October 2003
Volume 3, Issue 9
Vision Sciences Society Annual Meeting Abstract  |   October 2003
Colour vision brings clarity to shadows
Author Affiliations
  • Frederick A A Kingdom
    McGill Vision Research Unit, Department of Ophthalmology, McGill University, Montreal, Canada
  • Catherine Beauce
    School of Medicine, McGill University, Montreal, Canada
  • Lyndsay J Hunter
    Illinois School of Optometry, Chicago, USA
Journal of Vision October 2003, Vol.3, 637. doi:10.1167/3.9.637
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      Frederick A A Kingdom, Catherine Beauce, Lyndsay J Hunter; Colour vision brings clarity to shadows. Journal of Vision 2003;3(9):637. doi: 10.1167/3.9.637.

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      © ARVO (1962-2015); The Authors (2016-present)

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We have examined the effects of chromatic surface-variegation on the identification of shadows. We employed a 6-luminance display comprising a simulated shadow overlaid on a tripartite background. The three background luminances were drawn randomly from a specified distribution that was identical for all conditions. The three conditions were a) achromatic — the stimulus was a monochromatic grey; b) chromatic — background and overlaid shadow sectors were assigned the same hue, with hues drawn randomly from the gamut available on the monitor; c) chromatic-all-border — the same as the chromatic condition except that the background and shadow sectors were assigned different hues. Using a 2IFC task, subjects had to decide which of two displays contained the shadow that looked most “natural”. The natural shadow stimuli were created by setting all three shadow sectors to 0.5 × the luminance of the background sectors upon which they were overlaid, whereas the unnatural stimuli were created by setting two sectors to 0.5 × background luminance and the third to a value that deviated from 0.5 by various specified amounts. Results showed the following order of performance: chromatic > achromatic > chromatic-all-border. This finding supports the hypothesis that the visual system has an in-built assumption that chromatic variations arise from surfaces, while uncorrelated, pure-luminance variations result from differential illumination. The results also reveal a new role for colour vision in identifying the spatial layout of the scene, specifically in helping discriminate shadow from surface.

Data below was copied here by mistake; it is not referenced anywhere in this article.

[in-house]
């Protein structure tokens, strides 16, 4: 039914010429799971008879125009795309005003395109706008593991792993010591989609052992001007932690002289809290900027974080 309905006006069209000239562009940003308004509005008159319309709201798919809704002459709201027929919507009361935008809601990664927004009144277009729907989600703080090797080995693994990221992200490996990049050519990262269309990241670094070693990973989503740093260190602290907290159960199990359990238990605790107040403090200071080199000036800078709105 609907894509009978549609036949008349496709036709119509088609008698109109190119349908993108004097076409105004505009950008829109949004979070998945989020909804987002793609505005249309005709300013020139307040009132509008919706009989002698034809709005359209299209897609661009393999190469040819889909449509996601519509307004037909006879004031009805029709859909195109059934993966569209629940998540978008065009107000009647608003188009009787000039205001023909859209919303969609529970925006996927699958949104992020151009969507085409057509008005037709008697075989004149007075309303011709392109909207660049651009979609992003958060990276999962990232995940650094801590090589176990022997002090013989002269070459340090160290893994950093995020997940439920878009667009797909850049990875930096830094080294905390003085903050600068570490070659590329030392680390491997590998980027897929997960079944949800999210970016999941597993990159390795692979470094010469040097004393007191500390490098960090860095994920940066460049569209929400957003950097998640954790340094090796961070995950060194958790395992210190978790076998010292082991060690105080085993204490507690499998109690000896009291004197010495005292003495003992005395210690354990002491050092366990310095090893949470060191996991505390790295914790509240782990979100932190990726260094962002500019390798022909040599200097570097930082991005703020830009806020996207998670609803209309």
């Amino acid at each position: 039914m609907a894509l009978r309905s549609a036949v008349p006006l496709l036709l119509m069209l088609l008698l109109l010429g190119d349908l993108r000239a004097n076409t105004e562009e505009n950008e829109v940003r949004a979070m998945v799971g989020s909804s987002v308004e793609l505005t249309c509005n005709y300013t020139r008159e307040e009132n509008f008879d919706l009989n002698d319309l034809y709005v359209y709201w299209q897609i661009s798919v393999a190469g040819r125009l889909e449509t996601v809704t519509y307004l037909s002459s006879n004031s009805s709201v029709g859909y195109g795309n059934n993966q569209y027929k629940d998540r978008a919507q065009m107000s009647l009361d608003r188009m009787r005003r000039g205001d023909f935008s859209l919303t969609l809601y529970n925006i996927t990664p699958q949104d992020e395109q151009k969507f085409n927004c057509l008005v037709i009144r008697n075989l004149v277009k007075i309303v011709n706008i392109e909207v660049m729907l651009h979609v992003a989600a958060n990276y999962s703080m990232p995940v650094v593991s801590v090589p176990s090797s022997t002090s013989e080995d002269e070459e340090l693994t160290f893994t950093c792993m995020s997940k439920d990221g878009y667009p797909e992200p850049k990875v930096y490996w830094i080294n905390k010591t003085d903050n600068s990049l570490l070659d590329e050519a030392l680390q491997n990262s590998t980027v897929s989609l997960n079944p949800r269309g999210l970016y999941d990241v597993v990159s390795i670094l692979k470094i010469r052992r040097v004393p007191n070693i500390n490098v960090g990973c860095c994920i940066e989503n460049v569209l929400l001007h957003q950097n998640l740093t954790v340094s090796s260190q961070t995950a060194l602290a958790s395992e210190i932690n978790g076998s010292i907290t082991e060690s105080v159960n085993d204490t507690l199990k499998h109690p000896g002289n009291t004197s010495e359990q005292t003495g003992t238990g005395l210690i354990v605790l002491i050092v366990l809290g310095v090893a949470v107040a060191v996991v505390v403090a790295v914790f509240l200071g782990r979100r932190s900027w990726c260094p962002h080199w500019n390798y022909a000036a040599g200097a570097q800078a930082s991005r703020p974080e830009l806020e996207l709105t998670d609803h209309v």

Kingdom, F. A. A., Beauce, C., Hunter, L. J.(2003). Colour vision brings clarity to shadows [Abstract]. Journal of Vision, 3( 9): 637, 637a, http://journalofvision.org/3/9/637/, doi:10.1167/3.9.637. [CrossRef]

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